It has been a while, ladies and gents. Life has kept me busy and given me a good shake. My day job, eventually, did the rest. That’s how it goes and suddenly, months have passed without a decent celebration of vintage love. Je vous en prie, pardonnez-moi!
So, if you’Il still have me, I report back to you with a gem I recently stumbled upon on TV5: Le Grand Méliès, a biography of the French filmmaker last paid tribute to by Martin Scorsese in his adaptation of Brian Selznick’s novel The Invention of Hugo Cabret.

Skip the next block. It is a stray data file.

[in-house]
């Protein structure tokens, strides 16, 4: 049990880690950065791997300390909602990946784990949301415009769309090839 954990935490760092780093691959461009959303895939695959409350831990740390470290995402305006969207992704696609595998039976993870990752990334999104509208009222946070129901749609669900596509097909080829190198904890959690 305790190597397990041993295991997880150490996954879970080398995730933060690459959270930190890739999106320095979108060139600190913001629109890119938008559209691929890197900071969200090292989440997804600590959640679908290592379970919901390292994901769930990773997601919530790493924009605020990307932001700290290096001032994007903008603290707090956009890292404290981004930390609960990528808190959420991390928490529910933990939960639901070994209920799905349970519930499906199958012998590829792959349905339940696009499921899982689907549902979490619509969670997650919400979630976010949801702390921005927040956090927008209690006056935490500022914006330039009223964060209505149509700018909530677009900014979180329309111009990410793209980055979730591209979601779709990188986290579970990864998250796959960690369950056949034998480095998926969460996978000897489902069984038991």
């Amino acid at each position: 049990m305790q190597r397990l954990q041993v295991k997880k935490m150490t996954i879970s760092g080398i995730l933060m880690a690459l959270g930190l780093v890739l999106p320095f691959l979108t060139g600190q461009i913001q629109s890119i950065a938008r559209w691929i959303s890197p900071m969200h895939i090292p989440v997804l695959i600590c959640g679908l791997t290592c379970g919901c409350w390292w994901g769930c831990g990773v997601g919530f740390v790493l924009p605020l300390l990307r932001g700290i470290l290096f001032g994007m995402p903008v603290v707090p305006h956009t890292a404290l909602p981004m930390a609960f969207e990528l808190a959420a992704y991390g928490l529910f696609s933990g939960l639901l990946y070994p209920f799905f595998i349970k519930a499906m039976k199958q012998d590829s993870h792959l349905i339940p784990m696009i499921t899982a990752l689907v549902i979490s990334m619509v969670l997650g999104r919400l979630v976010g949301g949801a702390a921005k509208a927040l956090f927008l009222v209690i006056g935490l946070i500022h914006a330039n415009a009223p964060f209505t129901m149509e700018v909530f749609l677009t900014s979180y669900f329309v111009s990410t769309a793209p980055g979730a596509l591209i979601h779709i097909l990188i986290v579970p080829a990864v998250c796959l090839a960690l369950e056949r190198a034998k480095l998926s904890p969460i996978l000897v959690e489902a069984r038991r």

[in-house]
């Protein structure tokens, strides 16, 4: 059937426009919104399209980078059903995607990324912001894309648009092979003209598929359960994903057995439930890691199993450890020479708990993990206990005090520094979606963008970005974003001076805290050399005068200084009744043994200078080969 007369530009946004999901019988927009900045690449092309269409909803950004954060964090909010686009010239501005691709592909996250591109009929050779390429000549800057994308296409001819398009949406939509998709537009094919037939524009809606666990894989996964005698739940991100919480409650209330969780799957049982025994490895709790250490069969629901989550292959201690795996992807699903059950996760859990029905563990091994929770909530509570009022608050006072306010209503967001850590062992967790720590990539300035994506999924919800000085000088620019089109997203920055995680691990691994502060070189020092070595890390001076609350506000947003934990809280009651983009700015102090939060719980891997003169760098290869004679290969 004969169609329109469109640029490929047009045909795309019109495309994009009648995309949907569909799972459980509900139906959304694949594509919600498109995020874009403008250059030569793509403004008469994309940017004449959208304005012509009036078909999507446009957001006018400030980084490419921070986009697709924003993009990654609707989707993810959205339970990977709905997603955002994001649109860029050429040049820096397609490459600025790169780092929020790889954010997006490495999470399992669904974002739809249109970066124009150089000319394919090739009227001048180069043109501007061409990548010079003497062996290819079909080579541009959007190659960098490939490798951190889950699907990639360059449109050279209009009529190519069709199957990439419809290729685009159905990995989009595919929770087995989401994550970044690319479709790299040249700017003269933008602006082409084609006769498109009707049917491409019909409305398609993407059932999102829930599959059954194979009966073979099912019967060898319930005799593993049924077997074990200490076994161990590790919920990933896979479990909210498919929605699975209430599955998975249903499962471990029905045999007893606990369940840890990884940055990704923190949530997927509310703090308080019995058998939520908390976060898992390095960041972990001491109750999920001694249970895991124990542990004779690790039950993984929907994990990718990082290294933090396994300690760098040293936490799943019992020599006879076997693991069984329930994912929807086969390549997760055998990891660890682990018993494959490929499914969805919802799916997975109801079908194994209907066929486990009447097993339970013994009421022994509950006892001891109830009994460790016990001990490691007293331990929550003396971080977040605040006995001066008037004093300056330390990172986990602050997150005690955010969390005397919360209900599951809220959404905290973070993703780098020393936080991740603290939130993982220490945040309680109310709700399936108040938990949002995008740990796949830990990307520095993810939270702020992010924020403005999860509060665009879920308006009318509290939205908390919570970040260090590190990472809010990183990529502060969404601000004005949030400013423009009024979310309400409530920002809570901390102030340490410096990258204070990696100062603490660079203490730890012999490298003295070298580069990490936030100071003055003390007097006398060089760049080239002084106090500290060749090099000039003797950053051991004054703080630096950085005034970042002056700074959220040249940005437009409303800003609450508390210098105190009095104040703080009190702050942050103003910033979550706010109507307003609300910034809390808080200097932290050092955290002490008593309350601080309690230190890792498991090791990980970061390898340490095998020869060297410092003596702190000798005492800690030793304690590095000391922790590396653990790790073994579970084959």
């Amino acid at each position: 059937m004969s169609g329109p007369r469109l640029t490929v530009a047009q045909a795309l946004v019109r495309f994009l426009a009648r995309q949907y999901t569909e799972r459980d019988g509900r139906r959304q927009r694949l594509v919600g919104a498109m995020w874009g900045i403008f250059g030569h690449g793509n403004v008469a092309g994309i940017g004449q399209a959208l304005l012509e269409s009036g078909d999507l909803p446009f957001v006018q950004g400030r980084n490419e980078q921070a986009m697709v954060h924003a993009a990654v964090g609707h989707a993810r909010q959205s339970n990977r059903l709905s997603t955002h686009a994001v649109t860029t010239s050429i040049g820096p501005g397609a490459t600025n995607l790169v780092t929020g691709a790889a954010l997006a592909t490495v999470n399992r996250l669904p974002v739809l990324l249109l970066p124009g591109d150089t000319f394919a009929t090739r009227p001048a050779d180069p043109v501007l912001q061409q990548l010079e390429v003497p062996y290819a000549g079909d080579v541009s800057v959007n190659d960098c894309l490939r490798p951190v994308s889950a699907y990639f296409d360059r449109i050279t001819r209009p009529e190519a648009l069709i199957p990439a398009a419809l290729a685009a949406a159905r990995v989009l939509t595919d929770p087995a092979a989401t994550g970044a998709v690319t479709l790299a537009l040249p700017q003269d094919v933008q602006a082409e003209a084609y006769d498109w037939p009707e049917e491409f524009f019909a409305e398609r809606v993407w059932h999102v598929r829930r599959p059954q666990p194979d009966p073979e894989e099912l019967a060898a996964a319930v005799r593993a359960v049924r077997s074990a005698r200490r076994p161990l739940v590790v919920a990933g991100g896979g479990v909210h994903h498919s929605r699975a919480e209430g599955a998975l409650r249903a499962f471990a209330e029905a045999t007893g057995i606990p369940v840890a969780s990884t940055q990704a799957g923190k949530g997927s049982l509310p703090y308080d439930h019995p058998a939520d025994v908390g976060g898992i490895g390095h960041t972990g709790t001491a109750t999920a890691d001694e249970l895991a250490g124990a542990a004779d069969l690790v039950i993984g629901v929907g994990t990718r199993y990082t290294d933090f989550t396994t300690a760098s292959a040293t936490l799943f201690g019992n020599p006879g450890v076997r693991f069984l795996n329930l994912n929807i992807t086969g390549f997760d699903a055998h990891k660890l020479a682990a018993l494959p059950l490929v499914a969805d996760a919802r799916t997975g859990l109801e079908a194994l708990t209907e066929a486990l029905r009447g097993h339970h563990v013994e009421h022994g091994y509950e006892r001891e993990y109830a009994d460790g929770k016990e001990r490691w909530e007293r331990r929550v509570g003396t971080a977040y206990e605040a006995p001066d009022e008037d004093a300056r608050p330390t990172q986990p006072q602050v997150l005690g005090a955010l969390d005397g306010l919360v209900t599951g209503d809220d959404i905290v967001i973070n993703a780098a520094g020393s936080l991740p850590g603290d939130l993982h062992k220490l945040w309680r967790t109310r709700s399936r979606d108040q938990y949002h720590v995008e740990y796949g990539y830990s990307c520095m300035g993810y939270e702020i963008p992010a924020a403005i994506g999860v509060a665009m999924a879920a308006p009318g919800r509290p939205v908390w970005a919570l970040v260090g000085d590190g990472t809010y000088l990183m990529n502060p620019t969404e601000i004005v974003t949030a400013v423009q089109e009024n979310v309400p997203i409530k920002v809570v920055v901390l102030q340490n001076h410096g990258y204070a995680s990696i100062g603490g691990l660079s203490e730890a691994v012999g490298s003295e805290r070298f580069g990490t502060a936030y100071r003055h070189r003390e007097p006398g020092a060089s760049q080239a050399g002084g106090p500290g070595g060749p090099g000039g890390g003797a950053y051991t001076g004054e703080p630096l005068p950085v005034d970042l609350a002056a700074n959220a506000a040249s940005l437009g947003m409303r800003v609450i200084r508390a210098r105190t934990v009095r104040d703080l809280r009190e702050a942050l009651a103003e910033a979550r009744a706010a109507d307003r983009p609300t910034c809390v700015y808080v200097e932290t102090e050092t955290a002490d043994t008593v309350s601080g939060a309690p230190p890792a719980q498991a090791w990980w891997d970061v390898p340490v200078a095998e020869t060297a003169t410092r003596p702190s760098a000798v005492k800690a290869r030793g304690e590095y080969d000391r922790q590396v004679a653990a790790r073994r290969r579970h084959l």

For anyone who’s not familiar with Georges Méliès, his work and influence on film history, this short biographical film is the perfect introduction to the world of a true pioneer of cinematic art. Made in 1952, the film features Méliès’ son André and Jeanne d’Alcy, his second wife, whose contribution adds artistic credibility to an already insightful project. Although simplistic in style, the half-hour homage celebrates Méliès for his illusionary talent and practical know-how. It is a wonderful obituary on the world’s first director, a man whose power of imagination still has what it takes to bewitch a whole new generation of film enthusiasts and makers.